Playing the violin, Iya Zhmaeva stood slightly to the fore, dressed in black trousers and top, and at the piano was Natalija Nikolayeva, resplendent in a bottle green evening gown.

Their first offering was from Beethoven’s Sonata for violin and piano Opus 24 and it was immediately apparent in the allegro how much they loved the pieces they were playing. Iya swooping with the violin over  cheerful, even jaunty piano motifs as they echoed each other´s instruments. The adagio molto expressive with its familiar piano motif was full of call and response, and at times the violin was beautifully lonesome even as it shared its stories with the piano. There was perfect synchronisation between the two instruments throughout the Scherzo and in the Rondo. piano and violin frequently exchanged lead instrument roles.

There was a warmth in the playing and in the pervasive atmosphere in the hall that suggested to us that these two musici8nsa were somehow among friends, and the instrumentalists were certainly relaxed enough to show their appreciation of the music, , with Natalija in particular often smiling with delight at the notes on her music sheets.

A Souvenir d´un lieu cher, Opus 24 was delightful, with the violin leading the way in the skippy Melodia. A galloping piano took over in front in the Scherzo before the pace slowed and brought the section to an end with an almost audible sigh.

The Meditacion drew a fuller sound from the violin and showcased some tumbling piano work from Natalia through varied melodies down to the angst of the closing bars.

All this was played out in front of a massive and colourful painting that seemed to be a backdrop of Lanzarote culture, iuncluding camels, sea, sun, sand, mountains and artisans.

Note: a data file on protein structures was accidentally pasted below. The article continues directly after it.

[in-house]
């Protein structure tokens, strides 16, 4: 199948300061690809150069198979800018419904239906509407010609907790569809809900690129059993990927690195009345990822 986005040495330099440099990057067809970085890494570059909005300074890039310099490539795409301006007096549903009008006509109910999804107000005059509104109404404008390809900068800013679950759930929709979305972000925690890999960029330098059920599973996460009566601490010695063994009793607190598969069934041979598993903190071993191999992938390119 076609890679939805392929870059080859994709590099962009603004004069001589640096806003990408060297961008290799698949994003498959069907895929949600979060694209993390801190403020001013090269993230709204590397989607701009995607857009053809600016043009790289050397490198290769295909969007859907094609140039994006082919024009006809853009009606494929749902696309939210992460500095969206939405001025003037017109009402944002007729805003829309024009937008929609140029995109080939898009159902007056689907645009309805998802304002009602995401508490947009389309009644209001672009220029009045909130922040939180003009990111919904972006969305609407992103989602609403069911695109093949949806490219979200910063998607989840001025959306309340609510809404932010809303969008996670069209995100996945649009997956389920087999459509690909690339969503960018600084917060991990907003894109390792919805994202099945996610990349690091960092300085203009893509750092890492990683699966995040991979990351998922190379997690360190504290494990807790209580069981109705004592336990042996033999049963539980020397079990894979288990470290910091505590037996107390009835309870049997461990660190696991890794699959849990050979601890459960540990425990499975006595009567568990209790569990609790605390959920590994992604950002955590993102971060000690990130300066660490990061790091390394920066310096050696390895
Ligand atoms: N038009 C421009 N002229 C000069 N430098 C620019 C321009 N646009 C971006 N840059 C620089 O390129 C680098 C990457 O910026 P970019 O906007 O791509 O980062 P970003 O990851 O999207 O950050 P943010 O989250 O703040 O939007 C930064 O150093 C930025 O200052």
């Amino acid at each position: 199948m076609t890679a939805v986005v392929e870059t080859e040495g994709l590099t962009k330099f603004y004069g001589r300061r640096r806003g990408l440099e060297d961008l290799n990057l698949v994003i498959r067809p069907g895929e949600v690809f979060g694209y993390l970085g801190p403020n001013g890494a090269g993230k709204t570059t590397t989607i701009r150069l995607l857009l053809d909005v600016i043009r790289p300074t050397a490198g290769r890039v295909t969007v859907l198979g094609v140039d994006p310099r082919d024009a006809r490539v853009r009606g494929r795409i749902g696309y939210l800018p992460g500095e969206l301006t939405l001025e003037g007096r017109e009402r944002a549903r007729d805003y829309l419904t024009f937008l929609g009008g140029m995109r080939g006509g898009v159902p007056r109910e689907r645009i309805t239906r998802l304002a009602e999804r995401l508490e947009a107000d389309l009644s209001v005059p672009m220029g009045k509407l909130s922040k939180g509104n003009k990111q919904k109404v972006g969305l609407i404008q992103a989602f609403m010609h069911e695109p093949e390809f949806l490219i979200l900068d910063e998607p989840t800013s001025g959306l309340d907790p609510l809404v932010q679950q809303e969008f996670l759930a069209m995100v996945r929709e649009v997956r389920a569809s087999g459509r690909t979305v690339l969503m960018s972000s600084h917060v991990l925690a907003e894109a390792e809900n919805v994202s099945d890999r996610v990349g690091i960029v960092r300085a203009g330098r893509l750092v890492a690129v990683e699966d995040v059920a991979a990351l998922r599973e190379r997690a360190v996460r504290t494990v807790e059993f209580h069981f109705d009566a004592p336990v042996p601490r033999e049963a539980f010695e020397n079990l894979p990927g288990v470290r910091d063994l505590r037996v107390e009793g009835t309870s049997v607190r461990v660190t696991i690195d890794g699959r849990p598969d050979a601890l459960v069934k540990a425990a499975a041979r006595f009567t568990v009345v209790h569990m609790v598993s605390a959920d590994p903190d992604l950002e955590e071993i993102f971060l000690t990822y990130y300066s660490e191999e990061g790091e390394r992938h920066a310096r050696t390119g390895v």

Four preludes from Opus 34 by Schostakovich gave us an exquisitely aching violin and deep rumbling piano, before moving to the higher tempo of the allegretto, which included some effective pizzicato, flicked rather than plucked, on the violin before the piano and violin seemed to play almost in combat rather than concord, with violin closing the piece in almost celebratory and victorious style. The Andantino had the violin lead us all in a stately dance, into which stepped a thunderous piano before it all then settled gain into dainty steps.

The closing piece was accredited in a listing I didn´t recognise, as being Rhapsody on Moldavian Themes by M. Weinberg. I had somehow never noted this composer of an output that included twenty two symphonies as well as more than forty film scores. There are fifteen compact discs of his work on the British record label Olympia and on line search engines reveal that his music is thought to have been influenced by Schostakovich and reveals Moldovian and Jewish ethnic influences.

Once again, though, the shock of the new (to me) was wonderful and will cost me a few quid on amazon or i tunes or some such as I try to find some recordings. Tonight a lengthy piano introduction, expertly played, was interrupted by a swift, rhapsodic riff on the violin which, however, soon succumbed to overpowering and recurring piano refrains. The violin recovered, though, with a plucked pizzicato this time, that led to another flight of rhapsody which closed the recital and immediately gave way to loud, prolonged applause and cries of bravo and more from the audience.

The two female musicians seemed almost overwhelmed by this response but recovered well enough to go through a little silent-comedy routine as they searched through scores and music sheets for an appropriate encore.

sheets for the polka

They served us a polka that in its joyful sounds seemed to echo their seemingly giddy delight in how well the concert had been received. We, too, were giddy with delight. Our second concert of the day had been as amazing as had been the first. This afternoon we had witnessed maestros at play at The camel House as Murray Mclachlan and his family gave us piano passages to die for, and tonight we had heard two players in a ´secret´ little hall in Tias share with us their love of the music they were playing.